Domestic abuse survivors who jointly own the family home can no longer be automatically denied legal aid because they have capital.
Thanks to a High Court ruling, the Legal Aid Agency (LAA) will now have to look at individual cases when deciding who should be eligible for legal aid.
Don Bird, senior partner and head of family law at Atherton Godfrey, commented: “Although legal aid is available for domestic abuse, many cases are caught up in the strict interpretation of the rules.
“This decision will improve access to justice for far more survivors of domestic abuse. It will remove the added trauma of having to face their abuser in court without the benefit of legal support. It will also give a sense of hope for other women in the same position.”
The far-reaching consequences of the change are summed up by a survivor, who commented: “The last time I had to face him in court was horrendous. I had to speak for myself whilst he was there with a barrister. I was so nervous and scared that I was physically sick in the court room. My mum has already taken out so many loans to help me through this so hopefully she won’t have to do that anymore.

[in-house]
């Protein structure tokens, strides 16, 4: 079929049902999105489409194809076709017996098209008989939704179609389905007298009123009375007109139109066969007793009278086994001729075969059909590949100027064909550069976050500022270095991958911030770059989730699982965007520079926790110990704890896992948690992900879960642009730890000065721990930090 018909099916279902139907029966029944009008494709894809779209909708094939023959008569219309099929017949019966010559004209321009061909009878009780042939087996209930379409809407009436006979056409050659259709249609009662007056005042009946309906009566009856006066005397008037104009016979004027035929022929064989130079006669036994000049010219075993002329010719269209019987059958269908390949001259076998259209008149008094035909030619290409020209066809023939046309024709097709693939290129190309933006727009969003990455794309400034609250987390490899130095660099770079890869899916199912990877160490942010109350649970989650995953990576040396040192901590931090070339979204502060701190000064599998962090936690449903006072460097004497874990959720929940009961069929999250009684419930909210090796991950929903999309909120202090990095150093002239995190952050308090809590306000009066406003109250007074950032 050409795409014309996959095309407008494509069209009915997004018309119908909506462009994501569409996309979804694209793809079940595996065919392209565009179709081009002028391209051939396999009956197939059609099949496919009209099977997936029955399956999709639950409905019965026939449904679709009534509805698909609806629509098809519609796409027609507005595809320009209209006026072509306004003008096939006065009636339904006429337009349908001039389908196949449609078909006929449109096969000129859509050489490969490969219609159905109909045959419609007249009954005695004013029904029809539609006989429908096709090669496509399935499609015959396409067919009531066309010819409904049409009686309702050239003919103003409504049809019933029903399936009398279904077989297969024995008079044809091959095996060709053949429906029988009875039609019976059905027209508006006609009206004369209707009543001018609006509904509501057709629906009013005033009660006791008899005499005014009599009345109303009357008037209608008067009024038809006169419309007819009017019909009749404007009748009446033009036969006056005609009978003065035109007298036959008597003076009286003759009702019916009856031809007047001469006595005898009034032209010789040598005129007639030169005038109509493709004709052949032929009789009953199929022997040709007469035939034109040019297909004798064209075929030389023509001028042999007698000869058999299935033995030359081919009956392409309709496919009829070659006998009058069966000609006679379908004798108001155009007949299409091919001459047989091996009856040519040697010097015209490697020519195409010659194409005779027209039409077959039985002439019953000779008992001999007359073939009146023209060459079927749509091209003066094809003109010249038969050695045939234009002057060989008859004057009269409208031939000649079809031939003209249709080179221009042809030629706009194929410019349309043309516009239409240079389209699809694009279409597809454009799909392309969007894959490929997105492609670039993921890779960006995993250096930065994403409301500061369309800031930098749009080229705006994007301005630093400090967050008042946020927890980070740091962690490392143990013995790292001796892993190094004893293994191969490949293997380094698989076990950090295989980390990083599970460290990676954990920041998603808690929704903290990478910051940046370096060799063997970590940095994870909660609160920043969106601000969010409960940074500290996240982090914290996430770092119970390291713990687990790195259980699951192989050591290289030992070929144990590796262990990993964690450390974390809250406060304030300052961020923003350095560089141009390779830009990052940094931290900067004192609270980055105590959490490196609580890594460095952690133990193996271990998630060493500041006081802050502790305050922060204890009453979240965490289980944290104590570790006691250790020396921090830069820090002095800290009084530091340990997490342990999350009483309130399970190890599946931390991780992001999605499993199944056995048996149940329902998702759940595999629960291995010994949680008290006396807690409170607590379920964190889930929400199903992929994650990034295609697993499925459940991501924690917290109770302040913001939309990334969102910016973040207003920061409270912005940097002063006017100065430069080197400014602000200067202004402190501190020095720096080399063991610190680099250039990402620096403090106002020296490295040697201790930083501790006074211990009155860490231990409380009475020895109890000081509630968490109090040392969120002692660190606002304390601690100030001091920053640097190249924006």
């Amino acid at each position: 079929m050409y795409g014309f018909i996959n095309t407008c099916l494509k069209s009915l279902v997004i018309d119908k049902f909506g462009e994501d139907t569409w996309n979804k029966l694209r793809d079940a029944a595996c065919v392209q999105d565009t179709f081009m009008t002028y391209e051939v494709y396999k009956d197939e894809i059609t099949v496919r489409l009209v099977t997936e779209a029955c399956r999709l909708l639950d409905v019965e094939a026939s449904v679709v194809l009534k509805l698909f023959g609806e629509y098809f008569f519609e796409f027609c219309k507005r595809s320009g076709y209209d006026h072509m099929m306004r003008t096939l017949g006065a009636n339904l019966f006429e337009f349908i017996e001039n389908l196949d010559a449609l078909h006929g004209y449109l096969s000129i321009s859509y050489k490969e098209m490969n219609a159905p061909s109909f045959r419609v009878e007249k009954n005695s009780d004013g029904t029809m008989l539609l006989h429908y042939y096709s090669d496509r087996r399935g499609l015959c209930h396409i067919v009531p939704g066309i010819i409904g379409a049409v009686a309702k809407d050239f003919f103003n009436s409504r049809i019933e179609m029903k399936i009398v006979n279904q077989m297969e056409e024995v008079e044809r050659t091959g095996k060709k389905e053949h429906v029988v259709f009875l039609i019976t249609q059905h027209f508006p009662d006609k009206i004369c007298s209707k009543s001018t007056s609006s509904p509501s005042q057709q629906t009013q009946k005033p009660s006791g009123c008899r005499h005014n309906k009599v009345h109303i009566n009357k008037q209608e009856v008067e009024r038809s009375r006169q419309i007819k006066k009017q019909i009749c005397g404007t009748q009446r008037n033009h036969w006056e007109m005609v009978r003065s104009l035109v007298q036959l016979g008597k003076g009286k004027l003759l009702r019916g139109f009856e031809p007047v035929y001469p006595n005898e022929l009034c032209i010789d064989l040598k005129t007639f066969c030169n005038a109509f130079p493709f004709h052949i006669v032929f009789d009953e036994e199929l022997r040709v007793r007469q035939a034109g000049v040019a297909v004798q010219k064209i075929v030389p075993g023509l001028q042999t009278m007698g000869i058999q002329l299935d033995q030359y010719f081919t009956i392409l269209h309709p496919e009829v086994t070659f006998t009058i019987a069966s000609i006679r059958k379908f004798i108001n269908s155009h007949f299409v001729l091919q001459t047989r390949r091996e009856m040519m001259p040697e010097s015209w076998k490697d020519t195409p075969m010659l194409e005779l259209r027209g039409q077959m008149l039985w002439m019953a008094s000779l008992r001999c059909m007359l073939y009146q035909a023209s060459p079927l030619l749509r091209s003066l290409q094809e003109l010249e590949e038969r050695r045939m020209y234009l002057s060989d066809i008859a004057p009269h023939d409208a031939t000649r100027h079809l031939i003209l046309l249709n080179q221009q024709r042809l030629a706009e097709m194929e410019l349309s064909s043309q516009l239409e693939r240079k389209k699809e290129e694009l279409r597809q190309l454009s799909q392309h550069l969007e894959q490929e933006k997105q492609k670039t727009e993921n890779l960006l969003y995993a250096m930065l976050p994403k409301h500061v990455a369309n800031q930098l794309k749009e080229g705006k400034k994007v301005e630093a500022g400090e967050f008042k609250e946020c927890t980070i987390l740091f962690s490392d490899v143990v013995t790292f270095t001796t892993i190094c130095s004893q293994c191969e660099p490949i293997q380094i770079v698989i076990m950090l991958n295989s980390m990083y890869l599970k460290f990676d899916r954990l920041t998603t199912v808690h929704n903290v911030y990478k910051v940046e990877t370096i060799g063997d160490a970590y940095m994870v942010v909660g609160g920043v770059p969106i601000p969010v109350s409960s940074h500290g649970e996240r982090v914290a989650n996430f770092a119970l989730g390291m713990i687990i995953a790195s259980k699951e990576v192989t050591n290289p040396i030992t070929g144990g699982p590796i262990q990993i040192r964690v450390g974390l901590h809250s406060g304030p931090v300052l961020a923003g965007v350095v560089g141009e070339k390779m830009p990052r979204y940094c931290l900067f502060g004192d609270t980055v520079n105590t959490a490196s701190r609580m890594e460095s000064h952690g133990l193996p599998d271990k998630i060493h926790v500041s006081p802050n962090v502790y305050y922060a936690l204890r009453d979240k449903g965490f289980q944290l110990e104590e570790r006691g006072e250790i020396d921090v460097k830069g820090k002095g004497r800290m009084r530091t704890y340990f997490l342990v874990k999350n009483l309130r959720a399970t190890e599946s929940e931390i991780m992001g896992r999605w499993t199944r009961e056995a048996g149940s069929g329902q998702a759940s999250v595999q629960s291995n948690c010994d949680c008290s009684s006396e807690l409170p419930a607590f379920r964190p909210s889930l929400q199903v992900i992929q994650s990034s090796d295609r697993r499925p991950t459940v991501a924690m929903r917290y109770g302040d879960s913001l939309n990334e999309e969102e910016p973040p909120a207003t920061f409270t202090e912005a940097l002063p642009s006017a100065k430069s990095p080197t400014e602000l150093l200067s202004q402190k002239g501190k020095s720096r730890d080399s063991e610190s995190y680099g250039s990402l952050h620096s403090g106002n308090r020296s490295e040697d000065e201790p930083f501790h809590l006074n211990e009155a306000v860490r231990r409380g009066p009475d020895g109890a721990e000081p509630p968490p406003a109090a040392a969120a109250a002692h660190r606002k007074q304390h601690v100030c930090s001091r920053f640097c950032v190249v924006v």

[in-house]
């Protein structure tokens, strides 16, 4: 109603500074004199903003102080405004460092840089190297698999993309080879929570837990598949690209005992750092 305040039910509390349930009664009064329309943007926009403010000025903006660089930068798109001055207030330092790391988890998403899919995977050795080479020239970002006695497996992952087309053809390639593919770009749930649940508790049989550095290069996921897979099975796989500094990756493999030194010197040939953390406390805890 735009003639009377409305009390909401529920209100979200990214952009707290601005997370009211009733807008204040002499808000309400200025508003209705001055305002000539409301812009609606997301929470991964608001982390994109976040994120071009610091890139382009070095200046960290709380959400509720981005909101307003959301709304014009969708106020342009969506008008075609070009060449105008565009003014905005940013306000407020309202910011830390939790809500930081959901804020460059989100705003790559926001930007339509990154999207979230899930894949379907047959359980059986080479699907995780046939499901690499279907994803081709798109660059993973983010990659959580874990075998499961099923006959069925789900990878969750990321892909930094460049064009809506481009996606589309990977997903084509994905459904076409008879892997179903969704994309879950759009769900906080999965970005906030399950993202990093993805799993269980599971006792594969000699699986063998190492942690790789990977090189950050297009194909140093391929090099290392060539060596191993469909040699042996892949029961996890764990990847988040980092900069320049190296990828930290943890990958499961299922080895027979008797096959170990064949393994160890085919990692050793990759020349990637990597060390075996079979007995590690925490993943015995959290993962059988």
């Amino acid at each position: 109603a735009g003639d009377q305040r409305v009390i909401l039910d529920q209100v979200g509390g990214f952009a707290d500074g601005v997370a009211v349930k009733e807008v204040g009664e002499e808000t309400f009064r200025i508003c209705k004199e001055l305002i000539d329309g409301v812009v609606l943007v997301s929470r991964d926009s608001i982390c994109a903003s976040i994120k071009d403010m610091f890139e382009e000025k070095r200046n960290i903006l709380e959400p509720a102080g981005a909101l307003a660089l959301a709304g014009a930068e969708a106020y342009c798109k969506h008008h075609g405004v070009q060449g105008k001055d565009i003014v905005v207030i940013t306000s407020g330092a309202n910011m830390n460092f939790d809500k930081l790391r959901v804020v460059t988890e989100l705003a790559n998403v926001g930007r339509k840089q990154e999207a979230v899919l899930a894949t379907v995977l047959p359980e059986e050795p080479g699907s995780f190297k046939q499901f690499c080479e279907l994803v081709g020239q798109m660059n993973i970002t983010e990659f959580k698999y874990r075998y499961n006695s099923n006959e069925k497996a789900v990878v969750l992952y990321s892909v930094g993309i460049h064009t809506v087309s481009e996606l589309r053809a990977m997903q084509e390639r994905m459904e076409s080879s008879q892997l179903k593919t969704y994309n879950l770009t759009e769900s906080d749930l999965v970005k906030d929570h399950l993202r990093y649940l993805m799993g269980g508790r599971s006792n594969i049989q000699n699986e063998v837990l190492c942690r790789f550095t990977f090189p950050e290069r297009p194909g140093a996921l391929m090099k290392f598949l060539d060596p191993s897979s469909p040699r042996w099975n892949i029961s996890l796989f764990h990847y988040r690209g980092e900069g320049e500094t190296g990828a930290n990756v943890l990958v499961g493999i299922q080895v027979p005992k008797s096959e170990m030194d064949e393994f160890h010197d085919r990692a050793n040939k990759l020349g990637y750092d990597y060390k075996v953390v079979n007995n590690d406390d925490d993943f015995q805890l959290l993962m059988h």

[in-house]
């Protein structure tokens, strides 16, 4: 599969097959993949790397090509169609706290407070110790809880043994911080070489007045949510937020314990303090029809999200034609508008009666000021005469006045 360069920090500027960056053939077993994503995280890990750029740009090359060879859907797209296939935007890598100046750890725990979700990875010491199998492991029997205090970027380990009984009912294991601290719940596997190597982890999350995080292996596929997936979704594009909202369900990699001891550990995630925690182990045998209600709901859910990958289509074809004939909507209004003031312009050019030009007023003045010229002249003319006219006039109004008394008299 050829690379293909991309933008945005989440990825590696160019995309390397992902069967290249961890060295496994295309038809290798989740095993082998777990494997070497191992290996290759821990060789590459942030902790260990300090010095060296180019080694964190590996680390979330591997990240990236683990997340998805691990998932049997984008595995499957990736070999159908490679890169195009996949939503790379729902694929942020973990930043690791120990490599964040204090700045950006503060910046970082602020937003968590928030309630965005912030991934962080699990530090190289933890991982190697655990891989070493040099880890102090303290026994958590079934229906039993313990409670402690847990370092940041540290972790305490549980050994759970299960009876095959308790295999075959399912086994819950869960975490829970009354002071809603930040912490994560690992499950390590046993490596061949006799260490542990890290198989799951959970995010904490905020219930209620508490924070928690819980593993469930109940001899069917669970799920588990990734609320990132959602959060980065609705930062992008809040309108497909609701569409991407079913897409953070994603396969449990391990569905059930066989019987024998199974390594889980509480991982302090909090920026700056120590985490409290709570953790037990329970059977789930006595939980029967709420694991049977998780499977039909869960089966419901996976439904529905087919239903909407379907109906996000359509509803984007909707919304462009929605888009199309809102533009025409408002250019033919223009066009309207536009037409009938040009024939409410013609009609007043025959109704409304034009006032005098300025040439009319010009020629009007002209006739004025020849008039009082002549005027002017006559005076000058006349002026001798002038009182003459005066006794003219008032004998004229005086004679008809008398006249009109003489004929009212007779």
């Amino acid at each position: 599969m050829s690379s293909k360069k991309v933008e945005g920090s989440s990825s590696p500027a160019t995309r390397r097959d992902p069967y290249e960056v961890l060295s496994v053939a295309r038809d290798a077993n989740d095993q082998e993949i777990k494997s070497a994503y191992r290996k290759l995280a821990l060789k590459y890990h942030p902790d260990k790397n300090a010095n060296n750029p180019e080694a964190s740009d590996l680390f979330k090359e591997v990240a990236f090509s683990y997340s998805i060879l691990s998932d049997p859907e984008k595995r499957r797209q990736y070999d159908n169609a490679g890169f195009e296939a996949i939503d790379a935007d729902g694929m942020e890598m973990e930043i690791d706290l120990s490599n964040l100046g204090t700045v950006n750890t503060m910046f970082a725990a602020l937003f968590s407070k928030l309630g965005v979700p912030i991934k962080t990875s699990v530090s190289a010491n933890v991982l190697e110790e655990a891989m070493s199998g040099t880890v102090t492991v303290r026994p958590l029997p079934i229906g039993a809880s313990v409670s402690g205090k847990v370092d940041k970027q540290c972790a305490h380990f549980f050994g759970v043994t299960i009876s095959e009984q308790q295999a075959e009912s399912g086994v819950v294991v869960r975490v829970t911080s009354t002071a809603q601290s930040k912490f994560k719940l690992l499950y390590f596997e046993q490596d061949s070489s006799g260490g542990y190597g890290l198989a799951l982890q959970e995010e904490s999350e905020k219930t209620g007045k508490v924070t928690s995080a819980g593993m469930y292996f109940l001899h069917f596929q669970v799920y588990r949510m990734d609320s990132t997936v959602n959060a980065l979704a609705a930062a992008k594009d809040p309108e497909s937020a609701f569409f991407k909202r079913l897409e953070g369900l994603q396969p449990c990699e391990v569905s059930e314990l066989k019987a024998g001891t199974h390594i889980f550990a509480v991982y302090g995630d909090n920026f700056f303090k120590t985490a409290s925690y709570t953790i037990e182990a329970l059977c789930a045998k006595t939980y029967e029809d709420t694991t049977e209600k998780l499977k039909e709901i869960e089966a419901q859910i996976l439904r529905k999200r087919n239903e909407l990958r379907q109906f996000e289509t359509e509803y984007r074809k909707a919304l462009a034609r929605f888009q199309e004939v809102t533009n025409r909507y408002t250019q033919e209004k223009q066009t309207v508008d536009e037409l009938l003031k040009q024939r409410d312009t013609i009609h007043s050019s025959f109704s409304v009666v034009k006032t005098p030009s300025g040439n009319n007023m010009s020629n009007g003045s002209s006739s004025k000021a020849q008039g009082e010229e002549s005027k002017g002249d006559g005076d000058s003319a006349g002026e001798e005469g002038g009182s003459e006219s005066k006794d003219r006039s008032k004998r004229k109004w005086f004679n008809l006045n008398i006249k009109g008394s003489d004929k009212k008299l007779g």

“We still have a long way to go with our legal challenges, but this ruling gives me some peace of mind. If it means that other women won’t have to face their abusers in court, that will be amazing.”
Sadly, many do not even realise they are a victim of domestic abuse. Sam Billingham suffered years of abuse and is now raising awareness of coercive control through her More Than A Bruise campaign. Sam says: “Domestic abuse doesn’t even start physically, yet people only identify themselves as a victim when they are hit. The abuse has been happening long before that point; some victims aren’t even physically abused.
“Victims are broken down psychologically, they are controlled completely, moulded and manipulated without abusers laying a finger on their victim”.
In a further development, Nicola Jacobs will become the first commissioner for domestic abuse for England and Wales when the long-awaited Domestic Abuse Bill becomes law early next year. Nicola, who will have significant powers, commented: “Those subjected to domestic abuse have long awaited the changes outlined in the Domestic Abuse Bill. Now is the time to focus our efforts and to maintain our highest ambition to ensure safety for survivors of domestic abuse.”
The bill will bring in significant reforms, including a statutory duty on council’s in England to provide support for victims in refuges and recognising children as victims for the first time.
Anyone being subjected to emotional, physical or financial abuse, should talk to a solicitor straight away. Acting urgently will help to safeguard the victim, their family and their home.
Atherton Godfrey has an experienced family law team that can be contacted in complete confidence on 01302 320621.